I continue to tiptoe through the automatically equipped tulips of the collector car world.
Due to our ingrained disdain for slushboxes (well-deserved, given the Jurassic technology of the most-often used three-speed Borg Warner 35 tranny), these cars can be bought at a substantial discount from their manual-shift brethren.
While my decision to pursue automatics was created by conditions outside my control, I have decided to make lemonade out of my lemons. I have come to realize that most of my time in old cars is spent cruising, not hammering it to redline and slamming through the gears. An automatic is a reasonable option, if I set my ego aside.
Because I am incapable of being satisfied with the cars I own, I am now looking for another. Yes, that means that something has to go, either our original-paint Volvo 122S or the Apocalypse Special, our RHD Land Rover D90 Turbo Diesel. But I always buy first and figure out how to pay for it by selling something second.
Both an Iso Lele and a Ferrari 400i automatic have popped up on my radar screen. The Lele has striking styling by Bertone and reliable Ford V8 power. Tom Papadopoulos of Autosport Designs has one for sale with remarkably low mileage, under 5,000. While I am told it has some cosmetic needs, it appeals to me.
Darren Frank, SCM Super Sales Executive (and Grifo owner) and I both think it is more than fully priced at $89,500, but like anything in the car world, I am sure it is negotiable. Before I throw my hat in the ring, however, I want to be sure it is the right car for me.
My second choice is the Ferrari 400i. This was the first automatic offered by Ferrari. It’s an outdated three-speed, but I have learned when you have large displacement and big torque numbers, fewer speeds in the auto are fine.
400s are less expensive that Leles, primarily because they are more numerous. However, the V12 engine and Ferrari heritage offer nearly unlimited paths to fiscal self-immolation.
There is one offered on BaT right now that is visually quite appealing. But as I write this, the seller has been unresponsive to my requests for detailed mechanical information.
Here was my last post: “It is very easy to run up $20k in repairs. To bid sight unseen I would like you to provide a record of repairs and maintenance, along with an assessment of current condition by a marque-specialist shop. This is a lovely car and I hope you can create the atmosphere of assurance that allows me to bid with confidence. I have had too many catastrophic experiences with Ferraris to not want to be fully informed here. I’m sure I’m not the only one who would benefit from more information. TY.”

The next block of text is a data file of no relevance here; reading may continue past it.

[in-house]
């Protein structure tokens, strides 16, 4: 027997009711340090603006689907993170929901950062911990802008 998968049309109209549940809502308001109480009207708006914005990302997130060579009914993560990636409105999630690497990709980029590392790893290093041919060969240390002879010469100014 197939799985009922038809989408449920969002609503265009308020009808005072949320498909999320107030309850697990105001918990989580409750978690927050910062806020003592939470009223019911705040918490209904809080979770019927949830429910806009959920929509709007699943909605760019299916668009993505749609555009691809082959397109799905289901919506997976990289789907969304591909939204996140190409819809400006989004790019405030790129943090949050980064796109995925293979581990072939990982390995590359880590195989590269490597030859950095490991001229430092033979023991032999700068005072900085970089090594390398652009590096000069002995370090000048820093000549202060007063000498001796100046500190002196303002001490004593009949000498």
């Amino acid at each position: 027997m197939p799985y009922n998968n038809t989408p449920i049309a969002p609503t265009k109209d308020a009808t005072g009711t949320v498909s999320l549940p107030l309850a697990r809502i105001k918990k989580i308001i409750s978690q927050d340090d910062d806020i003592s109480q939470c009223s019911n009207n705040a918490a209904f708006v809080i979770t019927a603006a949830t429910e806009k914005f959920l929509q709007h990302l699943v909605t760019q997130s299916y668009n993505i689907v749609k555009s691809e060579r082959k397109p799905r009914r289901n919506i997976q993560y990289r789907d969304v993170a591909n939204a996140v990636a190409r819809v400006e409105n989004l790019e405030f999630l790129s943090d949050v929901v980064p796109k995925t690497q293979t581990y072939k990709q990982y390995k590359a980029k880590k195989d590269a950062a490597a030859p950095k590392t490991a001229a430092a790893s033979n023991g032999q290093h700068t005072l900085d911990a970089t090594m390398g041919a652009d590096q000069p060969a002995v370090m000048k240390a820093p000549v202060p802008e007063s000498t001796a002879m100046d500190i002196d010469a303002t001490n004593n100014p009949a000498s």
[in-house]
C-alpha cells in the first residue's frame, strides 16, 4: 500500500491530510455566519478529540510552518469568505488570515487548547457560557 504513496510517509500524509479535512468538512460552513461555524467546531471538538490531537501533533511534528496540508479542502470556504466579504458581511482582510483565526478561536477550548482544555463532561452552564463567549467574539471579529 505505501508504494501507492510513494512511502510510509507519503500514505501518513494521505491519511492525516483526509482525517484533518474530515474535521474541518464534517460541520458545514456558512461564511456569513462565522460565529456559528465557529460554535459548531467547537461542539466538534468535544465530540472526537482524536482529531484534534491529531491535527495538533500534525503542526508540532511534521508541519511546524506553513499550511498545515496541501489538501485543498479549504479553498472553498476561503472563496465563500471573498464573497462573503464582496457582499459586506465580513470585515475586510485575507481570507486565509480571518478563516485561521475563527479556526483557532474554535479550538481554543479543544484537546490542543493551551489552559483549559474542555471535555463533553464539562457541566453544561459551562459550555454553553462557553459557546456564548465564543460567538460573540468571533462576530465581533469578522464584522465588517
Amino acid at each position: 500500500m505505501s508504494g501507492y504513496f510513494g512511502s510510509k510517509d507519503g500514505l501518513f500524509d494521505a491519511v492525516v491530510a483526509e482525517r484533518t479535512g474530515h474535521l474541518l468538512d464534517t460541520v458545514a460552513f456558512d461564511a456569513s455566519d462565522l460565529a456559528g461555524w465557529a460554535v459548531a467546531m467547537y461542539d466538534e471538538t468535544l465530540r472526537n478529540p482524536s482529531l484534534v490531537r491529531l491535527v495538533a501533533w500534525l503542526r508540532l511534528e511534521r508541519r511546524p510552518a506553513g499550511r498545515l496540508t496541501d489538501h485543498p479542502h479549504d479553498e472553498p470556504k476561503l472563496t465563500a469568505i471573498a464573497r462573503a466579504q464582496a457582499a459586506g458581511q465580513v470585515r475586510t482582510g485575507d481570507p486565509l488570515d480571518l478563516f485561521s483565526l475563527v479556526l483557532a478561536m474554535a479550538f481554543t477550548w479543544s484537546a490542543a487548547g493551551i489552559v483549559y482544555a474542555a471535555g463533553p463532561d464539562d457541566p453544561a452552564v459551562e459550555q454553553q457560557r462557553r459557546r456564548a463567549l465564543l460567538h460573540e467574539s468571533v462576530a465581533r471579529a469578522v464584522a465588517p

One of the hallmarks of successful BaT sellers is a full-disclosure listing. Aside from “recent fluid changes,” this seller has listed nothing about engine services, no compression readings, nothing.
I’m in no hurry. Part of the fun of car collecting, in the absence of old-fashioned auctions with time constraints, is that you have time to gather information and muse before bidding.
My budget is $30,000-$40,000. Generally paying a premium for an ultra-low mileage car doesn’t appeal to me as I plan to put miles on it anyway. I prefer a driver-quality car with no immediately needs such as checking paint, torn upholstery or worn-valve guides or piston rings.
Also, I want the reassurance from the seller that this is a properly maintained car that doesn’t need to go directly from the car hauler to the shop.
The expectations of buyers on BaT have made it more possible to achieve this – a good driver with nothing catastrophic lurking in the near future.
Of course, I understand that old cars are old cars and there are no guarantees. But I can say that the buyers of my three vintage Alfas have been satisfied that they bought cars in good mechanical fettle, with decent cosmetics. I’m looking for that as well.
What’s your opinion here? Lele or 400i? Or can you suggest something else? Like Lewis and Clark, I am on an unexplored trail and hoping for something new and wondrous around every bend.
You can contact me by responding here, or at [email protected]